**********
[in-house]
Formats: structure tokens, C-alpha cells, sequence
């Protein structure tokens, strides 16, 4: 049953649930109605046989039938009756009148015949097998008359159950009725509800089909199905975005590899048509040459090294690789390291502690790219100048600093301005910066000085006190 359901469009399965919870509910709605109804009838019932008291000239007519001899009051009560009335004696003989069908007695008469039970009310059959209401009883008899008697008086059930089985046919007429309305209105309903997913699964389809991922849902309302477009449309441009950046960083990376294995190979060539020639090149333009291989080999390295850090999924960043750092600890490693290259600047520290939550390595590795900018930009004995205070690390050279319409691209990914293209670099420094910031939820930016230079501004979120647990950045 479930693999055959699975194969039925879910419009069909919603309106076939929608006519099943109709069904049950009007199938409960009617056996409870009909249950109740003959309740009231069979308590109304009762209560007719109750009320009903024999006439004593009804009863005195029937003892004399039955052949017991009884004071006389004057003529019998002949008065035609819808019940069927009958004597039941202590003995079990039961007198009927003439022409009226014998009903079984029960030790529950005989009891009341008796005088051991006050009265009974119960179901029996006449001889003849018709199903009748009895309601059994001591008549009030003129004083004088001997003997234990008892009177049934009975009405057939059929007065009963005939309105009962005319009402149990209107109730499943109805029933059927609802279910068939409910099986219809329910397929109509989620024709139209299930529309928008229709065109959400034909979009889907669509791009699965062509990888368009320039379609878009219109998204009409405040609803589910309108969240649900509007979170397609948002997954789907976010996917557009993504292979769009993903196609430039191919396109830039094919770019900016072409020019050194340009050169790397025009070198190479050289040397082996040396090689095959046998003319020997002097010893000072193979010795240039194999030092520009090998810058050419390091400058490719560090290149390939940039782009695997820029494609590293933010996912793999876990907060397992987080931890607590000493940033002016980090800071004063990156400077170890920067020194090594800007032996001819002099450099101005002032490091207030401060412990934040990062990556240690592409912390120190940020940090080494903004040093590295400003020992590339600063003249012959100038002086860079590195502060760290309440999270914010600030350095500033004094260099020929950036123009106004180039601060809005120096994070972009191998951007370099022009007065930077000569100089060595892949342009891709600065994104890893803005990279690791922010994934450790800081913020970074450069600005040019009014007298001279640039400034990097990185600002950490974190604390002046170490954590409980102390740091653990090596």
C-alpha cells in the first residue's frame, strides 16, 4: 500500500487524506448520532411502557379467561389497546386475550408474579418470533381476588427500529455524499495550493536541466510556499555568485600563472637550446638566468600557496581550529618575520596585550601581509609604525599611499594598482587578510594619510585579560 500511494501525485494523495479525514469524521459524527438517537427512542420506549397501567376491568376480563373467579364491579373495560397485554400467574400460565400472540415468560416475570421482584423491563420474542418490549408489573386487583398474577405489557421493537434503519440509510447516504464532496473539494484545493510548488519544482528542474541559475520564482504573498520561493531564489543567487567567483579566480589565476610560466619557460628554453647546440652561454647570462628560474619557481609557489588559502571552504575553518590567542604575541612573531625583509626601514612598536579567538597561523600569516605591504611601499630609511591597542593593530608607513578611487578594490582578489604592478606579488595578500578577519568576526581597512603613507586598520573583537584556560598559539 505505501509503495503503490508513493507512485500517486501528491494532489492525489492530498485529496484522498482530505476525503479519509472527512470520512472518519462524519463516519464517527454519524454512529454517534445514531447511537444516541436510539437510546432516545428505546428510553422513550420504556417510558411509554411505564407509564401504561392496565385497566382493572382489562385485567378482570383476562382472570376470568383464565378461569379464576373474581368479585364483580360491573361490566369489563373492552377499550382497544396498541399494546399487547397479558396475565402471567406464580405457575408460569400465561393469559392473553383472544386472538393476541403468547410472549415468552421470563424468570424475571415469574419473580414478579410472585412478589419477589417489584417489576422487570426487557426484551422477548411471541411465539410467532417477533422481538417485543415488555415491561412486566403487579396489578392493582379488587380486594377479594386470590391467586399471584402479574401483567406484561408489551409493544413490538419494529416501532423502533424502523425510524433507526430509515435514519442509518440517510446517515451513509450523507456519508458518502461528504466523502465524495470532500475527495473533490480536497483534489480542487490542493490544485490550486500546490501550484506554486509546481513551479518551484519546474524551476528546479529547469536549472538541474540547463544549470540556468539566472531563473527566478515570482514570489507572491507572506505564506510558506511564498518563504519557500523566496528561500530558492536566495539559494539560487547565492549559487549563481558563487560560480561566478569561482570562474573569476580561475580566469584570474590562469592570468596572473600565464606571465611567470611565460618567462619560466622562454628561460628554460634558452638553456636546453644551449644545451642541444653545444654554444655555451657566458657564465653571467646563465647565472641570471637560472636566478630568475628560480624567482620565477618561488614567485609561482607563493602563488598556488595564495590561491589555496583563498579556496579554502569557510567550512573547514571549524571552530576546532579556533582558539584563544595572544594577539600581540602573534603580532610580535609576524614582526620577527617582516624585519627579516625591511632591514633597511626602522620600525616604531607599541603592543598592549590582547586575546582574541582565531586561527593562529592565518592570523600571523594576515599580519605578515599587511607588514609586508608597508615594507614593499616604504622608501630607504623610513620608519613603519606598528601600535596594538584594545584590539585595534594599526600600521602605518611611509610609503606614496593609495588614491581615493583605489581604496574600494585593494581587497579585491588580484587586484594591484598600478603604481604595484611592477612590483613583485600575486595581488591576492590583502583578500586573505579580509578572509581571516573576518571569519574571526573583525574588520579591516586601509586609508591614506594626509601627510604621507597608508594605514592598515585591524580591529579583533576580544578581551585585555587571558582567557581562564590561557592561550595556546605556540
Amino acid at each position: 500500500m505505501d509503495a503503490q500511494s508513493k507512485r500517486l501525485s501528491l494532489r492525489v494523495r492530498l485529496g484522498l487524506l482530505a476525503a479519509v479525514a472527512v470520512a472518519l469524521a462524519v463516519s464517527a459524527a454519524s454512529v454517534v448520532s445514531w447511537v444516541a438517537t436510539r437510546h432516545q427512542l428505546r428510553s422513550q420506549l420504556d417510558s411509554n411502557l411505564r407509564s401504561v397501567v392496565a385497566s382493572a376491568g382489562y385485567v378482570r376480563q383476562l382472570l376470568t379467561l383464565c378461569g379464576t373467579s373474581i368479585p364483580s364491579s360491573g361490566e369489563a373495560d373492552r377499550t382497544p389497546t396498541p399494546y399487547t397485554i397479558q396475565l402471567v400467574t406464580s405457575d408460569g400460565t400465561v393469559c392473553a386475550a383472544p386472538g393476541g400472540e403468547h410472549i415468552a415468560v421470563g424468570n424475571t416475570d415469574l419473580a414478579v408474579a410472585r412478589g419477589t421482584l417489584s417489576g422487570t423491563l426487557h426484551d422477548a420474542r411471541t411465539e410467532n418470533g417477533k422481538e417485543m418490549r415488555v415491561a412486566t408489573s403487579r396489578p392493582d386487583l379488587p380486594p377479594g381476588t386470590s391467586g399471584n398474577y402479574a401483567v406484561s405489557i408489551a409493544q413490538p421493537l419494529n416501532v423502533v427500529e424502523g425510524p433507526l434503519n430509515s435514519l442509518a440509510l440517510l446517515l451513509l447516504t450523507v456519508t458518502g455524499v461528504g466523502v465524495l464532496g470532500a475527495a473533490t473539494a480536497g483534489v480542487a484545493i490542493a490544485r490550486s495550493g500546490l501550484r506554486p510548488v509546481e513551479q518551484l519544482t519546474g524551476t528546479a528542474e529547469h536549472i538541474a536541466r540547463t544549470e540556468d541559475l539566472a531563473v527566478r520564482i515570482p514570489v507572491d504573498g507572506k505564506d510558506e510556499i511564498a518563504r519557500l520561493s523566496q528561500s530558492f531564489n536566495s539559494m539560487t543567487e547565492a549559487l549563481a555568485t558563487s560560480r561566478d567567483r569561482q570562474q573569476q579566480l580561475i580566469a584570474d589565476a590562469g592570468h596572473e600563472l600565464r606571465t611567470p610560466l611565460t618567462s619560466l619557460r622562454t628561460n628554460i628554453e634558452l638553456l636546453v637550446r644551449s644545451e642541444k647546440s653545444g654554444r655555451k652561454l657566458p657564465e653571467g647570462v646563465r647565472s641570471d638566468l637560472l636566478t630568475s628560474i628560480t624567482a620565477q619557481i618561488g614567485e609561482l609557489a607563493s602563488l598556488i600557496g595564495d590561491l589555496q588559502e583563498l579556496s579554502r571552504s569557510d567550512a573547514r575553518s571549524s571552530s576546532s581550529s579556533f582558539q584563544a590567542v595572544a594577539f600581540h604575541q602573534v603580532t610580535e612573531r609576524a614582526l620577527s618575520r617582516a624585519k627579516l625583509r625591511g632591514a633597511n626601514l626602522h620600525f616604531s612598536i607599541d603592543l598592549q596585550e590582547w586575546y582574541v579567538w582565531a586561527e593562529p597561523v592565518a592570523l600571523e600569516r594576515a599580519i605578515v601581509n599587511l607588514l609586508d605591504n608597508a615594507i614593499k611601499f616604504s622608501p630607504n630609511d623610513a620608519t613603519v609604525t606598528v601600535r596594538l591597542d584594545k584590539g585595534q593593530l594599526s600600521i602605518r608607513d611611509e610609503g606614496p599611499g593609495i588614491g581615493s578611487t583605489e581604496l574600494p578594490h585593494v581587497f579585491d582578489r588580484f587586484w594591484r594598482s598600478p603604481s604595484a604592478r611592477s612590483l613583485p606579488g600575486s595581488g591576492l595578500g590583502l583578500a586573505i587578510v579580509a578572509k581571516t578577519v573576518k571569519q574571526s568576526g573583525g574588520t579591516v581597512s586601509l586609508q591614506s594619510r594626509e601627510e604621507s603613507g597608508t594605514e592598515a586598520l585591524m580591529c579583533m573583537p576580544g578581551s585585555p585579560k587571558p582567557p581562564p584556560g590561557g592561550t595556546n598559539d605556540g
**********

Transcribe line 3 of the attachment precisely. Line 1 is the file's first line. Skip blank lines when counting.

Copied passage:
């Protein structure tokens, strides 16, 4: 049953649930109605046989039938009756009148015949097998008359159950009725509800089909199905975005590899048509040459090294690789390291502690790219100048600093301005910066000085006190 359901469009399965919870509910709605109804009838019932008291000239007519001899009051009560009335004696003989069908007695008469039970009310059959209401009883008899008697008086059930089985046919007429309305209105309903997913699964389809991922849902309302477009449309441009950046960083990376294995190979060539020639090149333009291989080999390295850090999924960043750092600890490693290259600047520290939550390595590795900018930009004995205070690390050279319409691209990914293209670099420094910031939820930016230079501004979120647990950045 479930693999055959699975194969039925879910419009069909919603309106076939929608006519099943109709069904049950009007199938409960009617056996409870009909249950109740003959309740009231069979308590109304009762209560007719109750009320009903024999006439004593009804009863005195029937003892004399039955052949017991009884004071006389004057003529019998002949008065035609819808019940069927009958004597039941202590003995079990039961007198009927003439022409009226014998009903079984029960030790529950005989009891009341008796005088051991006050009265009974119960179901029996006449001889003849018709199903009748009895309601059994001591008549009030003129004083004088001997003997234990008892009177049934009975009405057939059929007065009963005939309105009962005319009402149990209107109730499943109805029933059927609802279910068939409910099986219809329910397929109509989620024709139209299930529309928008229709065109959400034909979009889907669509791009699965062509990888368009320039379609878009219109998204009409405040609803589910309108969240649900509007979170397609948002997954789907976010996917557009993504292979769009993903196609430039191919396109830039094919770019900016072409020019050194340009050169790397025009070198190479050289040397082996040396090689095959046998003319020997002097010893000072193979010795240039194999030092520009090998810058050419390091400058490719560090290149390939940039782009695997820029494609590293933010996912793999876990907060397992987080931890607590000493940033002016980090800071004063990156400077170890920067020194090594800007032996001819002099450099101005002032490091207030401060412990934040990062990556240690592409912390120190940020940090080494903004040093590295400003020992590339600063003249012959100038002086860079590195502060760290309440999270914010600030350095500033004094260099020929950036123009106004180039601060809005120096994070972009191998951007370099022009007065930077000569100089060595892949342009891709600065994104890893803005990279690791922010994934450790800081913020970074450069600005040019009014007298001279640039400034990097990185600002950490974190604390002046170490954590409980102390740091653990090596």